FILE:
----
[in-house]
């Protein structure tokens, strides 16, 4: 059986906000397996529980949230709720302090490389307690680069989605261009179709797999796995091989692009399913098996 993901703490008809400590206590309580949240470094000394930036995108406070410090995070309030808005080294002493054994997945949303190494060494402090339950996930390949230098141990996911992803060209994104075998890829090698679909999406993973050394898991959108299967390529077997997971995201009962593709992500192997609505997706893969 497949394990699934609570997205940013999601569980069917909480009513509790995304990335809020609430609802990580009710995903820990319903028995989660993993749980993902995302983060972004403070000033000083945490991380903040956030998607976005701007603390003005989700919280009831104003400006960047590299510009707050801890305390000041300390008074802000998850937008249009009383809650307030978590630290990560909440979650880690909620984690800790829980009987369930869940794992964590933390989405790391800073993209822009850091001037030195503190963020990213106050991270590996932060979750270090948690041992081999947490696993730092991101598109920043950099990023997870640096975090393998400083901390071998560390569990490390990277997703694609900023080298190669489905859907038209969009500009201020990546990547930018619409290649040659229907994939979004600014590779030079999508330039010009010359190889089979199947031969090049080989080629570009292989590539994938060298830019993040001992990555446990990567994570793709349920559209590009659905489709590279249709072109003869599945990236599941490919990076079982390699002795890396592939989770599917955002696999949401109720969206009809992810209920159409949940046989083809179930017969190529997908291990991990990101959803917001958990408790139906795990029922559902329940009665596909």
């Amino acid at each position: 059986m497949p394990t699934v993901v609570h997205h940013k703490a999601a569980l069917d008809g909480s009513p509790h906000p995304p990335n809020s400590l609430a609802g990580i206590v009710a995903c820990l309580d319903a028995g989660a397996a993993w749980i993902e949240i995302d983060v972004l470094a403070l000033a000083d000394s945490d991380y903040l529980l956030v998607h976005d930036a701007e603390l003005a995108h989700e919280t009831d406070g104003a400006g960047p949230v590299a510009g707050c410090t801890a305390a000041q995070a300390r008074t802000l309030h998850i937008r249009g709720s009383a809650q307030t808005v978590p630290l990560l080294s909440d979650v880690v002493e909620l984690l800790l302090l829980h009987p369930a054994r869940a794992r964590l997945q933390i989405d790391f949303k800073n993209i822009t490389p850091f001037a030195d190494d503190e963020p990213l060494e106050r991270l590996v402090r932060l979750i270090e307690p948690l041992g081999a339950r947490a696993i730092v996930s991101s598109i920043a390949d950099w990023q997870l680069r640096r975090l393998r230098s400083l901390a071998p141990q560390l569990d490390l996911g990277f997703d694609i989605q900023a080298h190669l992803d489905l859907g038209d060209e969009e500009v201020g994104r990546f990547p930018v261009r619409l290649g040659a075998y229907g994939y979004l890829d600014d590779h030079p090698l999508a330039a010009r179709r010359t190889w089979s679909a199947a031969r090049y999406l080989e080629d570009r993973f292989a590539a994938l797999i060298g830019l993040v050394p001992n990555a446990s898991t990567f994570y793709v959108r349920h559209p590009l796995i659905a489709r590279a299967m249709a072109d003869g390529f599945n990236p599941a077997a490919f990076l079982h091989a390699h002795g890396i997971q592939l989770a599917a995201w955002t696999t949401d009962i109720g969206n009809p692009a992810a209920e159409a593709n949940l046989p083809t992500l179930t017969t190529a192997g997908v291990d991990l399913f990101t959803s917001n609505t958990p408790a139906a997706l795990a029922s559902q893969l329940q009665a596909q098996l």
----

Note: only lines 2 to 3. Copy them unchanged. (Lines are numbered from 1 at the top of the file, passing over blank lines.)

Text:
């Protein structure tokens, strides 16, 4: 059986906000397996529980949230709720302090490389307690680069989605261009179709797999796995091989692009399913098996 993901703490008809400590206590309580949240470094000394930036995108406070410090995070309030808005080294002493054994997945949303190494060494402090339950996930390949230098141990996911992803060209994104075998890829090698679909999406993973050394898991959108299967390529077997997971995201009962593709992500192997609505997706893969 497949394990699934609570997205940013999601569980069917909480009513509790995304990335809020609430609802990580009710995903820990319903028995989660993993749980993902995302983060972004403070000033000083945490991380903040956030998607976005701007603390003005989700919280009831104003400006960047590299510009707050801890305390000041300390008074802000998850937008249009009383809650307030978590630290990560909440979650880690909620984690800790829980009987369930869940794992964590933390989405790391800073993209822009850091001037030195503190963020990213106050991270590996932060979750270090948690041992081999947490696993730092991101598109920043950099990023997870640096975090393998400083901390071998560390569990490390990277997703694609900023080298190669489905859907038209969009500009201020990546990547930018619409290649040659229907994939979004600014590779030079999508330039010009010359190889089979199947031969090049080989080629570009292989590539994938060298830019993040001992990555446990990567994570793709349920559209590009659905489709590279249709072109003869599945990236599941490919990076079982390699002795890396592939989770599917955002696999949401109720969206009809992810209920159409949940046989083809179930017969190529997908291990991990990101959803917001958990408790139906795990029922559902329940009665596909």
């Amino acid at each position: 059986m497949p394990t699934v993901v609570h997205h940013k703490a999601a569980l069917d008809g909480s009513p509790h906000p995304p990335n809020s400590l609430a609802g990580i206590v009710a995903c820990l309580d319903a028995g989660a397996a993993w749980i993902e949240i995302d983060v972004l470094a403070l000033a000083d000394s945490d991380y903040l529980l956030v998607h976005d930036a701007e603390l003005a995108h989700e919280t009831d406070g104003a400006g960047p949230v590299a510009g707050c410090t801890a305390a000041q995070a300390r008074t802000l309030h998850i937008r249009g709720s009383a809650q307030t808005v978590p630290l990560l080294s909440d979650v880690v002493e909620l984690l800790l302090l829980h009987p369930a054994r869940a794992r964590l997945q933390i989405d790391f949303k800073n993209i822009t490389p850091f001037a030195d190494d503190e963020p990213l060494e106050r991270l590996v402090r932060l979750i270090e307690p948690l041992g081999a339950r947490a696993i730092v996930s991101s598109i920043a390949d950099w990023q997870l680069r640096r975090l393998r230098s400083l901390a071998p141990q560390l569990d490390l996911g990277f997703d694609i989605q900023a080298h190669l992803d489905l859907g038209d060209e969009e500009v201020g994104r990546f990547p930018v261009r619409l290649g040659a075998y229907g994939y979004l890829d600014d590779h030079p090698l999508a330039a010009r179709r010359t190889w089979s679909a199947a031969r090049y999406l080989e080629d570009r993973f292989a590539a994938l797999i060298g830019l993040v050394p001992n990555a446990s898991t990567f994570y793709v959108r349920h559209p590009l796995i659905a489709r590279a299967m249709a072109d003869g390529f599945n990236p599941a077997a490919f990076l079982h091989a390699h002795g890396i997971q592939l989770a599917a995201w955002t696999t949401d009962i109720g969206n009809p692009a992810a209920e159409a593709n949940l046989p083809t992500l179930t017969t190529a192997g997908v291990d991990l399913f990101t959803s917001n609505t958990p408790a139906a997706l795990a029922s559902q893969l329940q009665a596909q098996l």